protection policy.

October 1999-President Clinton directs the Forest Service to
initiate an open and public national rule-making to determine how
National Forest roadless areas ought to be managed.

October 1999-Forest Service publishes its Notice of Intent (NOI)
to prepare an environmental impact statement on roadless area
management in federal register and initiates a 60 public comment
period on what the "scope" of the policy ought to be.

December 1999-Scoping period concludes with 400,000 people
sending in written comments.

January 2000-National public survey released by republican
pollster Linda DiVall reveals that 76 percent of Americans
support the Clinton policy to permanently protect roadless areas
from development, including 62 percent of republicans.

January 12, 2000 - TRCA finds that 86% of fishers and 83% of
hunters support roadless area protection.

February 2000-Letter signed by 20 U.S. Senators urges President
Clinton to "protect roadless areas in all national forests,
including the Tongass National Forest, from logging, mining, and
other destructive activities as well as from new roads."

March 2000 - A series of eleven state polls conducted by seven
different pollsters found overwhelming support for protecting
roadless areas in every area of the nation.
TN
STATE POLLSTER SUPPORT OPPOSE
C A Fairbanks, Masslin and Maulin 72% 22%
CO Ridder/Braden 75% 20%
ID Rider/Braden 57% 38%
MI Mellman Group 69% 23%
MN The Feldman Group 76% 21$
MT Fairbanks, Masslin and Maulin 53% 41%
NM Polling and Research 71% 20%
OR Ridder/Braden 67% 27%
TN Mason-Dixon Research 72% 12%
WA Ridder/Braden 72% 20%
WI Chamberlain Research Consultants 83% 12%
May 9, 2000 -  Forest Service released it's draft proposal for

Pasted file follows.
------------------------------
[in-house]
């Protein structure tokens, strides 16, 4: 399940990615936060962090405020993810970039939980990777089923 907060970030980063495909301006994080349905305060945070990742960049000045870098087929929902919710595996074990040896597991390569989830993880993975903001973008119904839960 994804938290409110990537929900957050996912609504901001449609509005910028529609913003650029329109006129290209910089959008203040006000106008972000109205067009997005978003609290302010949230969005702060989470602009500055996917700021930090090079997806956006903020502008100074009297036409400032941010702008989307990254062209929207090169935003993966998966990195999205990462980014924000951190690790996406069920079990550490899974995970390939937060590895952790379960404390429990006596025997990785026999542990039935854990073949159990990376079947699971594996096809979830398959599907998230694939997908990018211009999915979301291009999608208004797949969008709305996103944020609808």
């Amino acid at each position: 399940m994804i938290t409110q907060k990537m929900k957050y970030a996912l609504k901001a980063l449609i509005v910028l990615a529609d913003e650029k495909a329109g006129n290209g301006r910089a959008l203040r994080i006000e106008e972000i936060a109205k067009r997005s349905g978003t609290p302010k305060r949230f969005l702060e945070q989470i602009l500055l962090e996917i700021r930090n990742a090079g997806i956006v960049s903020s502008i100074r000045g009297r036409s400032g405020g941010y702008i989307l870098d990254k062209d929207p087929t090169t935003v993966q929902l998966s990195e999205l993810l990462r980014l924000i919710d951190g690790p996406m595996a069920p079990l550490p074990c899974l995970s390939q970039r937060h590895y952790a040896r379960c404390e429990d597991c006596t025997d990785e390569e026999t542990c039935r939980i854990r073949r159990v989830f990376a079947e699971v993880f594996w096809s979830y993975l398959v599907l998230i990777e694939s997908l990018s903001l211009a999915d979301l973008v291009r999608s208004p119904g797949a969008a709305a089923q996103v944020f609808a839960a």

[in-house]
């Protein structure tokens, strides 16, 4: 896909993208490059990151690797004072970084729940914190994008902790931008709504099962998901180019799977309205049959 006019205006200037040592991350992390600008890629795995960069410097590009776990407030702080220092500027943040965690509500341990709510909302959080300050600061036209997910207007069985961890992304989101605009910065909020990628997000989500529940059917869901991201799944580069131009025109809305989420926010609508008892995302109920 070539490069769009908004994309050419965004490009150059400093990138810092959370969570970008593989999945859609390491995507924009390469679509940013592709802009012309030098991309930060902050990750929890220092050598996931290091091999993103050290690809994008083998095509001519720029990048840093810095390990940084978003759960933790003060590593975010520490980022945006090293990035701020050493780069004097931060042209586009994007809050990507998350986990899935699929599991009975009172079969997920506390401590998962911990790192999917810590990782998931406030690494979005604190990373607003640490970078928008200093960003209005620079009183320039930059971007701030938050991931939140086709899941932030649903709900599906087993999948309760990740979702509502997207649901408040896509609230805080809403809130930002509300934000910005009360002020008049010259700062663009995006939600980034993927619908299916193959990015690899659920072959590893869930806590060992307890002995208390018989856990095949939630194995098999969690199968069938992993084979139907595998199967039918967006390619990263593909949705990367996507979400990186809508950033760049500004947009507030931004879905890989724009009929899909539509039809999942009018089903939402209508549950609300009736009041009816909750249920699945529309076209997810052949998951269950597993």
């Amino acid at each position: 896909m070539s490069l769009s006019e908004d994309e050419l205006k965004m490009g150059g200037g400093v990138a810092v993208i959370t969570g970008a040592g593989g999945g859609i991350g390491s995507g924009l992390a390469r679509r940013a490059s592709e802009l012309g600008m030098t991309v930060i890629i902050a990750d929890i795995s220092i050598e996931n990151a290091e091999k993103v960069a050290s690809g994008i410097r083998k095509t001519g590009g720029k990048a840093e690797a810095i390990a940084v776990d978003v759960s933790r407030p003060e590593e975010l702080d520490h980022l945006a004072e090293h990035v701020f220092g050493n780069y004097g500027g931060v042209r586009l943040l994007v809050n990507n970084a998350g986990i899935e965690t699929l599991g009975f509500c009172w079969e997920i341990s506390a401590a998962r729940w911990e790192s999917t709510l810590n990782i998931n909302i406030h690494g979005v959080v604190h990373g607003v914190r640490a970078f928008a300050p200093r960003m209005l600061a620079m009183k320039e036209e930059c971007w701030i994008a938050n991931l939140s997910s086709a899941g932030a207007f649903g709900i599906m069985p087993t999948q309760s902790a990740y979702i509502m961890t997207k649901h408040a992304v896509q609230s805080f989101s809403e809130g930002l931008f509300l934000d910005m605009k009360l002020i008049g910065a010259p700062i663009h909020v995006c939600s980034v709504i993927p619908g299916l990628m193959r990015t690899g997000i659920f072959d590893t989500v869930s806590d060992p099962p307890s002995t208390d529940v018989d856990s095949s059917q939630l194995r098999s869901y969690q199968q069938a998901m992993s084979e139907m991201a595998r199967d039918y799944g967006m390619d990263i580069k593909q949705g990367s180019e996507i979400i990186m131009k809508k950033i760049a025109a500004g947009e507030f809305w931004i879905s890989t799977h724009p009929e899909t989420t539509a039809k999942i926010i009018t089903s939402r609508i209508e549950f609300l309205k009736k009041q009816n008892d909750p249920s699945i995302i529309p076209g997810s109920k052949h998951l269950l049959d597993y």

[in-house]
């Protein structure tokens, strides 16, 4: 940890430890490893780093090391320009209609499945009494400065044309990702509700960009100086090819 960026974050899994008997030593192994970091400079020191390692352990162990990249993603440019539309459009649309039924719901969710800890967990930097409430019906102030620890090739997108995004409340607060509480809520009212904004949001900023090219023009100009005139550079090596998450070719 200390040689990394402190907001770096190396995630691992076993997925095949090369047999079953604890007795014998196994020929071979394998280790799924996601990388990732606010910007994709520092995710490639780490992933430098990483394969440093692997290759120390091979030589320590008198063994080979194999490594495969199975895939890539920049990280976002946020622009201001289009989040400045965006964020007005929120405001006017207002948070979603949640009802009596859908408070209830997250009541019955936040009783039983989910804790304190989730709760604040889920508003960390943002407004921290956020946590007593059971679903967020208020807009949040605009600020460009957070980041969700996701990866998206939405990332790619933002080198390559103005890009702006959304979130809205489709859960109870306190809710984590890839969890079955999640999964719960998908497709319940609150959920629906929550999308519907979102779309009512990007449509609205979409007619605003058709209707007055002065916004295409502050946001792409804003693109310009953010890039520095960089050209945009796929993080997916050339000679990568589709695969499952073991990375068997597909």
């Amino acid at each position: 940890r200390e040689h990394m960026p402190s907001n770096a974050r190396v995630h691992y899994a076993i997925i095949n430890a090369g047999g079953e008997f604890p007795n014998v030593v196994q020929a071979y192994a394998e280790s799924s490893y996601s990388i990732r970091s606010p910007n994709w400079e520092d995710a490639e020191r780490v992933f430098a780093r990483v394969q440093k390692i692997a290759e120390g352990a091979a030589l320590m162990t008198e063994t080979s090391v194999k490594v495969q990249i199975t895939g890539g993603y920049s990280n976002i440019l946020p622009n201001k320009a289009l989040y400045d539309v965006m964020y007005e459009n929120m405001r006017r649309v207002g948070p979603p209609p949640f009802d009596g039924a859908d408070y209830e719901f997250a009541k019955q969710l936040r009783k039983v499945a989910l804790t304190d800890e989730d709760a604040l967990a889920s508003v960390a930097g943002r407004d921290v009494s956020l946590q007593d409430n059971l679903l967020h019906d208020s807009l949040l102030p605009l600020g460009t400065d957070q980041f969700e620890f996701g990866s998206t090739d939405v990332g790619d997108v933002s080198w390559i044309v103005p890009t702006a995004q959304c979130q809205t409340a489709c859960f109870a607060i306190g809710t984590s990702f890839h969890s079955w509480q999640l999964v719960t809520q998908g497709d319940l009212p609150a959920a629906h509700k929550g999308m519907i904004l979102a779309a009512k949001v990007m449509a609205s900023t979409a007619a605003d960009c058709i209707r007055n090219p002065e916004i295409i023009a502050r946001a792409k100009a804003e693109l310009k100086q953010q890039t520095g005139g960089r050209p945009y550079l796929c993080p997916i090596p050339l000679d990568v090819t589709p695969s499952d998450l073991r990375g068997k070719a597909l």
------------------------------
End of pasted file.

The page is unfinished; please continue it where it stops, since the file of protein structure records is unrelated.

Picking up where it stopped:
the protection of roadless areas.  The "preferred alternative" in
the draft environmental impact statement (DEIS) prevents road
construction in currently roadless areas, but allows logging in
those areas.  The draft proposal provides no protection for the
Tongass National Forest in Alaska, the nation's largest.

July 2000-In official comments on the DEIS, the National Marine
Fisheries Service (NMFS) commends the USFS and says the proposed
road prohibition is a "critical step toward maintaining and
enhancing the value of National Forest System lands...." It
raises concerns regarding the exemption of the Tongass National
Forest and recommends that the final policy exclude commercial
logging in roadless areas.

July 2000-Exemplifying the broad public support for strong
roadless area protection, organizations representing women,
recreation enthusiasts, seniors, people with disabilities,
hunters, anglers, the outdoor industry, and others participate in
the official public comment period.

July 17, 2000 - The Forest Service ends public comment period on
draft EIS and receives a record 1.2 million comments from the
public asking for full protection for roadless areas.

July 21, 2000 - More than 2,000 members and leaders of the faith
community write to President Clinton urging a strengthening of
the draft roadless policy by inclusion of the Tongass National
Forest and by prohibiting logging as well as road building in
roadless areas.

August 2000-The Mellman Group releases a national poll that shows
an overwhelming majority of Americans favor prohibiting logging
in national forest roadless areas.

October 11, 2000 - 393 scientists write to President Clinton
endorsing strong protection for the remaining unroaded and
undeveloped portions of national forests in the United States.

November 13, 2000 - U.S. Forest Service releases a
much-strengthened final EIS on the roadless rule making.  The
preferred alternative prohibits commercial logging in roadless
areas and includes the Tongass Rainforest but with a four-year
delay on implementation.

January 5, 2001 - Just before a presidential ceremony, Secretary
Glickman signs the Record of Decision on a final roadless rule
that includes more immediate protection for the Tongass and
strong restrictions on roadless area logging. # # #